Having a sense of purpose in your life can often transition over to having a sense of purpose in your job. When you recognize what is valuable in your life, you can relate that value to your work. An important aspect of finding your purpose is recognizing that circumstances change; and you are responsible for adjusting to those changes while maintaining your purpose in life and work. Dan Pontefract urges you that life is short—do not waste it in any space where your personal purpose cannot radiate!
Originally from Harvard Business Review. Read the full article below.
Do you dread going into the office Monday morning? Maybe a new boss has entered the equation, creating a rift between how you once felt and how you now feel. Perhaps your company has recently been acquired, changing the culture. Maybe you simply have outgrown your role and are bored to tears in your cubicle.
I have found that whether we enjoy our work often boils down to how our job fits with our sense of purpose. Where we work, the role we hold, our broader sense of purpose — all three are subject to change. Thus if we want to stay in the “sweet spot” among these three, we must not fear career transitions or even change itself; indeed, we must seek them out.
Having a sense of purpose in our life is critical to well-being. In fact, in a longitudinal studyresearchers found that people who demonstrate a sense of purpose in their lives have a 15% lower risk of death. Having a sense of purpose in our roles at work is equally important. And yet it’s not enough to find that sense of purpose once — you have to continually refind it as circumstances (and you) change.
“I am cautious and alert and mindful that the battle is not won yet” is how Céline Schillinger, an executive at Sanofi Pasteur, describes staying on this learning journey. “I will not fall into complacency. No matter what, I will continue to hone myself.” In 2001 Schillinger landed a position in France at the vaccine maker. To date, she has occupied positions in human resources, product development, and stakeholder engagement. She moved to Boston in 2015 to focus on quality innovation. “I would define myself as a person under construction,” she said to me. “I’m always trying to enrich my experience by adding bits and pieces wherever I go. I experiment in my roles, and push for uncomfortableness to eventually gain new knowledge out of each situation.”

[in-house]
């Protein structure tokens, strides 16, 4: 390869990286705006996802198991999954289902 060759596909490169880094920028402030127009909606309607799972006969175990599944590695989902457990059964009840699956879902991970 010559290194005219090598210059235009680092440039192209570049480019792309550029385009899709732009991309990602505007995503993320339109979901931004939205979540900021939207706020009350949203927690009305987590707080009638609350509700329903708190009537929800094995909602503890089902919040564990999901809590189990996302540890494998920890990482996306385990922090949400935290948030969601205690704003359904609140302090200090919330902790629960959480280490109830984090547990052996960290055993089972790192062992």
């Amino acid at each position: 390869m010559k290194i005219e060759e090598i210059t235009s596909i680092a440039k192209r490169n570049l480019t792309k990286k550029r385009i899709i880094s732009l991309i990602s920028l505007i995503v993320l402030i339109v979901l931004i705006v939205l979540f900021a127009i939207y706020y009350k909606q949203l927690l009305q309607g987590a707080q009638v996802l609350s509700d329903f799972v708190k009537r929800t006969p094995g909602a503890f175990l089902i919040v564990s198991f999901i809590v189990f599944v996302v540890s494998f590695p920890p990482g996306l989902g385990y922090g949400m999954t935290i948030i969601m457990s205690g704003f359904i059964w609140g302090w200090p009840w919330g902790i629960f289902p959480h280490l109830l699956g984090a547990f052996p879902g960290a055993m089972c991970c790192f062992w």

Schillinger’s story shows that you don’t have to quit your company to stay engaged. However, sometimes a more radical change is needed. Consider the story of Mana Ionescu. She worked hard to climb the ladder at the U.S.-based company she worked for, and she was in line for the director role. But Ionescu was frustrated by the transactional nature of her work. Creativity was minimal. Inspiration was nominal. “There must be more to my working life than just sitting here making money and not actually making an impact,” she thought. She decided to leave her organization and founded Lightspan Digital, a digital marketing company based in Chicago that specializes in social media, email, and content marketing. Ionescu recognized she had to take charge of both her life and her working life — and ever since, she has been living and working with a sense of purpose.
It’s up to each of us to know when to make that leap.
Try this exercise. At the end of the workday, jot down approximately how much time you spent in each of the three following mindsets:
Keep a log for a couple of weeks and see whether you fall into one of these mindsets more than the others. If the job and career mindsets total more than 50% of your time, that may be a warning sign that you should to restate or redefine your personal purpose.
No one lives in the purpose mindset all the time, but spending too much time in the career or job mindsets is destructive: You are certain to be dissatisfied with your job, and the mindsets can end up harming your reputation, chances of promotion, and long-term prospects. While everyone should be trying to develop and grow, focusing too much on your career or your paycheck can lead to bad behaviors such as bullying and selfishness, or simply trying to exert too much control over others. Before that happens, seek a new role, and perhaps a new organization, that rebalances your equation.
If you have never created a personal declaration of purpose, now is the time. The declaration is a simple statement about how you decide to live each and every day. Make it succinct, specific, jargon-free, and expressive. Your statement ought to be personal, and it should integrate your strengths, interests, and core ambitions. For example, here’s mine: “We’re not here to see through each other; we’re here to see each other through.”
Take into account all three types of purpose — personal, job, and organization. But don’t shortchange your personal purpose, which is a common error, according to A. R. Elangovan, professor at the University of Victoria. As he told me, ”Especially in contrast to organizational and role purpose, where multiple stakeholders shape the outcomes, my advice is to invest as much effort, if not more, in figuring out our personal purpose.”
Life is short. You deserve to work in a role, and for an organization, where your personal purpose shines. But you cannot leave it up to the organization, your boss, or your team. It really does come down to you defining and enacting your purpose.